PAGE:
Foldable stands tend to slide down. They have a tendency to break easily. They have a tendency to fall over with a heavy book. So generally, they’re not too dependable. This is why for your own home, we highly recommend this particular stable, long-lasting, non-collapsible music stand…
It may be a little more costly initially to buy a foldable AND a non-flip-style – but you’ll save money in the end. Believe me when I say, the continual up and down of the collapsible stands really does make them break easily – so when you can minimize the amount you do it (by using your non-collapsible at home), then you’ll become the very proud owner of two music stands that’ll endure for years!
We advise this type of music stand. It is reliable, has great reviews, and I have one myself and think it’s great!
Having The Right Teacher Is Important
This flute tip is the most vital: An excellent teacher is the most precious thing in the world. They will identify your weaknesses however, most importantly, reveal to you tips on how to improve them. They are going to direct you to the best method book for your own style of learning. So if you can pay for it, get private lessons.
But how can you tell when you’ve got a good teacher? There are so many available!
Look for basic factors:
- Do you really understand them when they are teaching you tricky techniques?
- Are you making decent improvements with them?
- Do they invigorate you?
- Do they present you with simple tips which make the world of difference to your playing?
For those who answered yes to the majority or all of these questions, then you’ve discovered a fantastic tutor who works for you.
However, are you still in search of that elusive person? Where do you go to find someone who could help you play your instrument?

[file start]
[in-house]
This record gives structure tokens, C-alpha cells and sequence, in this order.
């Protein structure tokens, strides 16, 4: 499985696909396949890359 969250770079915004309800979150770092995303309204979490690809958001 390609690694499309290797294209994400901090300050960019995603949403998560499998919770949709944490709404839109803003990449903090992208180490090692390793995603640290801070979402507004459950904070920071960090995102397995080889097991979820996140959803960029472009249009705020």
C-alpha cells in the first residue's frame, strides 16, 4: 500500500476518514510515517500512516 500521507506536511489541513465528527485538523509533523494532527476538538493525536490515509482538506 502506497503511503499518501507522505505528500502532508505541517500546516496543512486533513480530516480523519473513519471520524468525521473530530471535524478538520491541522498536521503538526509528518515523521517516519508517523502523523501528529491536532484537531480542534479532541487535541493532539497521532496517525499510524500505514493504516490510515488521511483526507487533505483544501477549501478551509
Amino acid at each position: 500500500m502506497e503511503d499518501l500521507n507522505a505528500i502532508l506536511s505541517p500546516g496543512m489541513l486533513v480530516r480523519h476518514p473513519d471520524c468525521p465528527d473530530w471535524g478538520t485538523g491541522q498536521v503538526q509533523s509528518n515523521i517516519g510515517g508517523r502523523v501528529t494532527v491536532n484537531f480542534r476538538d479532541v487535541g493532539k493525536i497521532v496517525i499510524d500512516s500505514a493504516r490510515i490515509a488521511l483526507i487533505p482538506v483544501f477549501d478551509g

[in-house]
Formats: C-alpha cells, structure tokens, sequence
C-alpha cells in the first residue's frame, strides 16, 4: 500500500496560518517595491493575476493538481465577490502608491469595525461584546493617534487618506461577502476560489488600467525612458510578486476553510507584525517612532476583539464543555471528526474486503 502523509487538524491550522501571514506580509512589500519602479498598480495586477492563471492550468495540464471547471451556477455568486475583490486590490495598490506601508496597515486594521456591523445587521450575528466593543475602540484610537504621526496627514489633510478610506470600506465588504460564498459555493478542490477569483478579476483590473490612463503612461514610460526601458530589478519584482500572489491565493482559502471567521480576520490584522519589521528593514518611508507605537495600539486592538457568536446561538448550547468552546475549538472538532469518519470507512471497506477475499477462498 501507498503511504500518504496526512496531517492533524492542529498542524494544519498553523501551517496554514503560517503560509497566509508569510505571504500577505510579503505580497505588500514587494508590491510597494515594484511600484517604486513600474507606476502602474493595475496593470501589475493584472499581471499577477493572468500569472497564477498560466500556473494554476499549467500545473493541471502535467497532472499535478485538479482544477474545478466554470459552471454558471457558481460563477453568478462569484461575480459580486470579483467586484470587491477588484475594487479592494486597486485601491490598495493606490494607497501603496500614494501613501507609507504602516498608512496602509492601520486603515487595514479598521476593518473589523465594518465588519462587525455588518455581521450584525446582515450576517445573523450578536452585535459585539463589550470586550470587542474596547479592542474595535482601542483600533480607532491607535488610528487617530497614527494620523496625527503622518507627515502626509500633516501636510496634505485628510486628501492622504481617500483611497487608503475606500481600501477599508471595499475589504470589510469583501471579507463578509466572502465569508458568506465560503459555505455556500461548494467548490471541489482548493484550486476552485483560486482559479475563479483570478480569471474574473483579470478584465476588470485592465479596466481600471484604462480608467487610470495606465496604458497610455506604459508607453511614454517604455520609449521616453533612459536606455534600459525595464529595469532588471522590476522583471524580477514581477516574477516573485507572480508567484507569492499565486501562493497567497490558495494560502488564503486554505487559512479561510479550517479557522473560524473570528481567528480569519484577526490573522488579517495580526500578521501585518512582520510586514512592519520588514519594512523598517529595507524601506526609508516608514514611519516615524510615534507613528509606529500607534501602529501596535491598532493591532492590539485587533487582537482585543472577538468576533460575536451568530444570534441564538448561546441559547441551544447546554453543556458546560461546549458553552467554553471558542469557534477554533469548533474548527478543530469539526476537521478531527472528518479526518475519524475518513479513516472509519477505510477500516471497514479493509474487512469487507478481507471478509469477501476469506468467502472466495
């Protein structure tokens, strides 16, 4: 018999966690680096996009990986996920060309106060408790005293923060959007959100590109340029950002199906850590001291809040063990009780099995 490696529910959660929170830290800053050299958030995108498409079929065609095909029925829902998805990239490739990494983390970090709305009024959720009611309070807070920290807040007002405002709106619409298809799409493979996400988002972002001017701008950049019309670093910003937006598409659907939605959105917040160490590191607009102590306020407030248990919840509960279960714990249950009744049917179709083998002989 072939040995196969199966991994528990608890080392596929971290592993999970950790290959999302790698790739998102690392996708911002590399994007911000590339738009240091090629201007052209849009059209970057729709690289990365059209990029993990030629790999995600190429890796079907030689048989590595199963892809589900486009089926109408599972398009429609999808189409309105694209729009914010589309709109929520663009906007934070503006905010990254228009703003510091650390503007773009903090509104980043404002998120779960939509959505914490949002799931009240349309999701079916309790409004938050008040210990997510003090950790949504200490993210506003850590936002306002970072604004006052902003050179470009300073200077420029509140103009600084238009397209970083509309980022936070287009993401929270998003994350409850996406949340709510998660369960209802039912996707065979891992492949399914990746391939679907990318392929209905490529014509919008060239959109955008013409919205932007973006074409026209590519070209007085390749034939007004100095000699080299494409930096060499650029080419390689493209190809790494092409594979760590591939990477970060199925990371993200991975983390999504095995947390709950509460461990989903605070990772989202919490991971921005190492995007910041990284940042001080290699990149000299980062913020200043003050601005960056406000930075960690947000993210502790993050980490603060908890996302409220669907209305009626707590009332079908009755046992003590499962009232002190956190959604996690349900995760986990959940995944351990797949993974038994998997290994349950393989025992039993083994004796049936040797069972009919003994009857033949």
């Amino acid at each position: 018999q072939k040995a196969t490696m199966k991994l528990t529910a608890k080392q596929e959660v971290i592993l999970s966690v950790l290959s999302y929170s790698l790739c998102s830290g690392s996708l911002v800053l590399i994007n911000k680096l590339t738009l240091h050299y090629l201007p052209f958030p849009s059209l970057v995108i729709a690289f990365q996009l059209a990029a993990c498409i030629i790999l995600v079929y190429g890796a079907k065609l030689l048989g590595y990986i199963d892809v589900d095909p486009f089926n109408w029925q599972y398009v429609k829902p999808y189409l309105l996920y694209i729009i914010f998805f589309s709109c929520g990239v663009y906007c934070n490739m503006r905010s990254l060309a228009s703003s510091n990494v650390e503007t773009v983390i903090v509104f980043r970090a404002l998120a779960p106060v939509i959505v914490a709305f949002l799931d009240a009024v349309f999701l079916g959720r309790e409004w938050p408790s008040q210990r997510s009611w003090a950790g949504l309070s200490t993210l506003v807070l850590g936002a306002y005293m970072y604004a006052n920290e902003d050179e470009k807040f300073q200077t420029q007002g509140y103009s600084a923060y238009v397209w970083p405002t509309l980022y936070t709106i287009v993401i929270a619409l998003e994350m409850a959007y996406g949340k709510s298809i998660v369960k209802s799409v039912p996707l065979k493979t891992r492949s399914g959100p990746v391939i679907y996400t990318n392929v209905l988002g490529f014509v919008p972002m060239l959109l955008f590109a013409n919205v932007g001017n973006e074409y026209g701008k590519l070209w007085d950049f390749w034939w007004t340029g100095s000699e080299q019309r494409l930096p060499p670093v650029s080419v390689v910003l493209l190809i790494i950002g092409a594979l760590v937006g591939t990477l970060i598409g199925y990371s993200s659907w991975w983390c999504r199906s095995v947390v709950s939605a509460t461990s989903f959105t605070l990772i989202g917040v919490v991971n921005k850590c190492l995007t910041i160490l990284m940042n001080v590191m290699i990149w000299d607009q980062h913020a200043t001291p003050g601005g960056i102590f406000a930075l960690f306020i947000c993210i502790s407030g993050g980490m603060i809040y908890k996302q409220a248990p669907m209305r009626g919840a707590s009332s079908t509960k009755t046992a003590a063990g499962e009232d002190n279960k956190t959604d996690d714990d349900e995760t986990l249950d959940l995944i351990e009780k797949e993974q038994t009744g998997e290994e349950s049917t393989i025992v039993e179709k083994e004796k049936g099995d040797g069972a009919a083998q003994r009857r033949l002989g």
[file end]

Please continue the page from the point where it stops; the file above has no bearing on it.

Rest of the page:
My first ‘port of call’ would be to find personal referrals from your local area. Perform some research on Facebook and Linkedin to see who your local teachers are, and what type of support they have from their pupils.
Great teachers will usually have recommendations splurting out of the mouths of their pupils all over the place! Many of them have a Facebook group. And they can frequently have a waiting list. All these things are a good sign that the teacher is worthwhile and in demand.
Should this be the situation, get on that waiting list, and ask for a trial lesson.
Whatever happens, don’t freak out, or stress. Nothing is forever, so in case you find a teacher and it doesn’t work out, simply start to look for another teacher! You can never be 100% sure in regards to a connection between two individuals, so just go for it!
Always Learn Something Totally New
Learning a musical instrument like the Flute is a lot like going exploring. It only truly seems like it’s been worth it when you find a new challenge and start playing something new.
However, to find a new challenge you will need to look in new places, focus on a new challenge and speak to new people.
The best way to make this happen is simply by engaging with the Flute community via a regular magazine, speak with another student, look at an online forum or a YouTube channel. Our Ted’s List Facebook VIP Group has a lot of musicians that help and support each other; so come and join that.